In addition, we also seek nominations to the HIT Policy Committee (established by the new section 3002 of the PHSA), which makes recommendations to the National Coordinator on the implementation of a nationwide health information technology infrastructure. The HIT Policy Committee will consist of at least 20 members. Three of these members will be appointed by the Secretary of the Department of Health and Human Services. Of the three members, one must be a representative of the Department of Health and Human Services and one must be a public health official. If, 45 days after the enactment of the Act, an official authorized under the Act to make appointments to the HIT Policy Committee has failed to make an appointment(s), the Act authorizes the Secretary of HHS to make such appointments. The Department of Health and Human Services is consequently accepting nominations for the HIT Policy Committee.

New section 3008 of the PHSA allows the Secretary to recognize the NeHC (if modified to be consistent with the requirements of section 3002 and 3003 of the Act and other federal laws) as either the HIT Policy Committee or the HIT Standards Committee. At this time, the Department of Health and Human Services is evaluating options regarding the National eHealth Collaborative and its role in relation to those Committees.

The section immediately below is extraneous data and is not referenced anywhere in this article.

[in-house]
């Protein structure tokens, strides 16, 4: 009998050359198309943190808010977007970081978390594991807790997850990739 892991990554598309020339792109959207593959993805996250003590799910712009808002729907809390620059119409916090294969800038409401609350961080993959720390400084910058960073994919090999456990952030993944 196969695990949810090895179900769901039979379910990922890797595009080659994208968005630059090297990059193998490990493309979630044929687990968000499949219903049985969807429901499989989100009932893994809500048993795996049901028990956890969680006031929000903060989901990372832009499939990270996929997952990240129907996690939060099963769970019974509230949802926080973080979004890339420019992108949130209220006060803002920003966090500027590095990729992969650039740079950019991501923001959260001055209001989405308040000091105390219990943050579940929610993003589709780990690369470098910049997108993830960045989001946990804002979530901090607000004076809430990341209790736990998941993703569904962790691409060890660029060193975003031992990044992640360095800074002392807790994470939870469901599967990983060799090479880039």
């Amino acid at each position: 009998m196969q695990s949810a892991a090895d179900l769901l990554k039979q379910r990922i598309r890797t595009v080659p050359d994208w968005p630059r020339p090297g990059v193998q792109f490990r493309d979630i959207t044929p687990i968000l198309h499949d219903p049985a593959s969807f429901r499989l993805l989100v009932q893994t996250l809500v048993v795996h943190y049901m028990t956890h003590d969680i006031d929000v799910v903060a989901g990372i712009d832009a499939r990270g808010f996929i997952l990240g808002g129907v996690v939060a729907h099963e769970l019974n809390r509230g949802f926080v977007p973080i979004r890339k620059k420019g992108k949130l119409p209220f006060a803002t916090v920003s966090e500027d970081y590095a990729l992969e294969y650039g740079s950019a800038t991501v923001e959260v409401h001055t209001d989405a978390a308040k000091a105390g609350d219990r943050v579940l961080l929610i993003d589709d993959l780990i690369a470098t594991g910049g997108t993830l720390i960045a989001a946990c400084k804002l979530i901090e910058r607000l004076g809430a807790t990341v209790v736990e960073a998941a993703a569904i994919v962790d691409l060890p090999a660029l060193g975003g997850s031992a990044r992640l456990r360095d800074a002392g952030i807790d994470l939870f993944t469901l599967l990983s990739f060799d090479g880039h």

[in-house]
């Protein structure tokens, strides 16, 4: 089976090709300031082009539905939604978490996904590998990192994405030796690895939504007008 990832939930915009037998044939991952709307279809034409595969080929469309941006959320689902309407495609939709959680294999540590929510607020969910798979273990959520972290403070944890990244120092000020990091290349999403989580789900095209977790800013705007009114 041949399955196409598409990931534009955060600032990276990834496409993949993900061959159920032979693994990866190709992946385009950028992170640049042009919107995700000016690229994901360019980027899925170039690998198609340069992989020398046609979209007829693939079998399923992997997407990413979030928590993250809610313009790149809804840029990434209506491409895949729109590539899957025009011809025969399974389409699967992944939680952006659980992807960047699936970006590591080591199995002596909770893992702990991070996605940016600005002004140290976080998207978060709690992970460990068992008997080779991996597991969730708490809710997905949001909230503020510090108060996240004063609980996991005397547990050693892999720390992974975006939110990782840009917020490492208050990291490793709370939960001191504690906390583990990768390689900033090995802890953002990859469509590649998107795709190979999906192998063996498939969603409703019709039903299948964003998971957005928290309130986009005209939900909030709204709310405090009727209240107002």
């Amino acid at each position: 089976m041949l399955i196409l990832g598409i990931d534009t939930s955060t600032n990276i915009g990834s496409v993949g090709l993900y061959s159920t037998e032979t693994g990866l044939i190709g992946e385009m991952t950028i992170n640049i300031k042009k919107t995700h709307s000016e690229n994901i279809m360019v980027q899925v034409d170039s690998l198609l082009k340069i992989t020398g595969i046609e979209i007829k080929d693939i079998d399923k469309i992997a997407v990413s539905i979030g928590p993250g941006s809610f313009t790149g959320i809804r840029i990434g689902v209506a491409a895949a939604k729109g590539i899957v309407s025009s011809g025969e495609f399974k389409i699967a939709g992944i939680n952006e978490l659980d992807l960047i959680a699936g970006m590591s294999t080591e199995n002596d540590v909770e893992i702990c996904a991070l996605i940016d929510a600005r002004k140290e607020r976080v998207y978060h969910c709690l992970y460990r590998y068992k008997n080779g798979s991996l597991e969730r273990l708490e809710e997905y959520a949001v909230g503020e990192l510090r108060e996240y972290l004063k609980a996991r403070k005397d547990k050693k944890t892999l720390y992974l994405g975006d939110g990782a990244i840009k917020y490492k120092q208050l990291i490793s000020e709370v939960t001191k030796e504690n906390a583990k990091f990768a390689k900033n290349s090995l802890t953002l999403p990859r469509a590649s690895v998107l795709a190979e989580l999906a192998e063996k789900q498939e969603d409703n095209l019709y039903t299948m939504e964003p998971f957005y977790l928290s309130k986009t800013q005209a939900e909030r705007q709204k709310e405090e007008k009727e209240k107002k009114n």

For appointments to either the HIT Standards Committee or the HIT Policy Committee, I am announcing the following: Letters of nomination and resumes should be submitted by March 16, 2009 to ensure adequate opportunity for review and consideration of nominees prior to appointment of members.

ADDRESS: Office of the National Coordinator, Department of Health and Human Services, 200 Independence Avenue, NW, Washington, DC 20201, Attention: Judith Sparrow, Room 729D. Email address: HIT_FACA_nominations@hhs.gov. Please indicate in your letter or email to which Committee your nomination belongs.

FOR FURTHER INFORMATION CONTACT: ONC/HHS, Judith Sparrow, (202) 205-4528.

Authority: The American Recovery and Reinvestment Act of 2009 (Pub. L. 111-5), section 13101.

Dated: March 9, 2009

So if you’re feeling left out, go ahead and nominate yourself.

March 10, 2009 I Written By

I'm a freelance healthcare journalist, specializing in health IT, mobile health, healthcare quality, hospital/physician practice management and healthcare finance.

AHIC Successor now National eHealth Collaborative—sans nurses